c2
2
t ö
÷
÷
ø
.
The martingales (Mn(t)) are not easy to use to get distributions of the Brownian motion functionals. The above exponential martingale is simple, ``contains'' all the martingales (Mn(t)) and many distributions related to the Brownian motion can be directly obtained with it (see Rogers and Williams [3]). In the following a similar method is used to get the terminal distribution of the process. As we shall see the corresponding exponential martingale is not as simple as for Brownian motion but it will give the desired distribution.

## 3   Star Network With Three Nodes

Since the expression of the polynomials Pna is rather complicated to derive results on the distribution of (X(t)), the simpler case r=2 is now considered. In this case the terminal states (X0(t),X1(t),X2(t)) are (1,0,0) or (0,x,1-x), xÎ [0,1]. Taking a1=-1 and a2=2 in the above proposition, we get that, for n³ 2,
(Yn(t))= æ
ç
ç
è
 n-1 å i=1
æ
è
 n i
ö
ø
æ
è
 n-2 i-1
ö
ø
(-1)iX1(t)iX2(t)n-1 ö
÷
÷
ø
(2)
is a martingale. The key result of this section is the following identity, for |v|<1/4 and 0£ x£ 1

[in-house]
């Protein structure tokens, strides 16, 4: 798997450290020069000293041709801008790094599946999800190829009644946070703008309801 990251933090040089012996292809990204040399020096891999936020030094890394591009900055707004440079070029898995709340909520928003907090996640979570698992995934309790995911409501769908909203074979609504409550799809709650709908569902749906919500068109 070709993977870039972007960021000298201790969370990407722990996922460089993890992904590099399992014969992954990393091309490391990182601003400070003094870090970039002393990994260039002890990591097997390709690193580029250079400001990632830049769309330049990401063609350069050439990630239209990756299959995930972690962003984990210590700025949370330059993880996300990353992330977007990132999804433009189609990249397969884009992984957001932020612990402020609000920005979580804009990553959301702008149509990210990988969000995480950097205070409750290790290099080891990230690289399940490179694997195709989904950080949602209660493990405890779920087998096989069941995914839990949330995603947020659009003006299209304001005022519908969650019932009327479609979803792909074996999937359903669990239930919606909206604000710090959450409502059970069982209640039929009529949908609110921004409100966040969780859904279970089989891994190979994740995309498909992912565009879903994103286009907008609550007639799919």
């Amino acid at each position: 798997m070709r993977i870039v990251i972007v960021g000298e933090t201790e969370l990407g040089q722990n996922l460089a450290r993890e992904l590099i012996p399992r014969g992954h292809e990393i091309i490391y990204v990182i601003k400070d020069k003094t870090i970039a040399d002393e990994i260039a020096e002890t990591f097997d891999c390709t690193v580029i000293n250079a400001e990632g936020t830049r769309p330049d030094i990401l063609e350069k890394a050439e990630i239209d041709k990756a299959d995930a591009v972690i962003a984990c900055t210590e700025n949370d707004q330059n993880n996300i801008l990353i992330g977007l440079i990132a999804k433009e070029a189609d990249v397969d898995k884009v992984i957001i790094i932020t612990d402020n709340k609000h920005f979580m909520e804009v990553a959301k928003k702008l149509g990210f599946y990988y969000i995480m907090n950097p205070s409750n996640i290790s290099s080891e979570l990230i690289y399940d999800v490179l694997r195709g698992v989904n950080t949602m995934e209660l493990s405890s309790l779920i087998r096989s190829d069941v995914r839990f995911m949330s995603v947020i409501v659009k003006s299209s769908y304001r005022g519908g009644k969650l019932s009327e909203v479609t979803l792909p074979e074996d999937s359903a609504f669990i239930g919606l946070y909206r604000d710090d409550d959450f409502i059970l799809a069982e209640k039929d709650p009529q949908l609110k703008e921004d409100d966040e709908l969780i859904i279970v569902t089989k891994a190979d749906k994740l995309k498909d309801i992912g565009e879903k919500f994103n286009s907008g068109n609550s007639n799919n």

å n³ 2
vn
n
 n-1 å i=1
æ
è
 n i
ö
ø
æ
è
 n-2 i-1
ö
ø
(-1)ixi(1-x)n-1= xv+
1-v
2
æ
ç
ç
è
1-(1+
4xv
(1-v)2
)1/2 ö
÷
÷
ø
,     (3)
this suggests to sum the expressions (2) as follows
Zu(t)=
 å n³ 2
un
n
Yn(t).
The process (Zu(t)) is also a martingale, the exponential martingale of (X(t)), and the representation (3) gives the following result. If µ is the terminal distribution of (X1(t)) with the initial state Xi(0)=xi, i=1,...,r, then for |u|<1/4,
ó
õ
 1 0
((1-u)2+4ux)1/2µ(dx) = u(x1+x2-1)+ (1+2u(x1-x2)+u2(x1+x2)2)1/2.
The problem is thus reduced to a kind of moment problem (by differentiating with respect to u under the integral). Further analytic manipulations give the density f of µ as
d2
dx2
2
p
ó
õ
 x 0
1
(x-w)1/2
g(wdw,
where g is a complicated function but with an explicit expression.

## References

[1]
Itoh (Yoshiaki). -- Random collision models in oriented graphs. Journal of Applied Probability, vol. 16, n°1, 1979, pp. 36--44.

[2]
Itoh (Yoshiaki), Mallows (Colin), and Shepp (Larry). -- Explicit sufficient invariants for an interacting particle system. Journal of Applied Probability, vol. 35, n°3, 1998, pp. 633--641.

[3]
Rogers (L. C. G.) and Williams (David). -- Diffusions, Markov processes, and martingales. Vol. 2: Itô calculus. -- John Wiley & Sons Inc., New York, 1987, xiv+475p.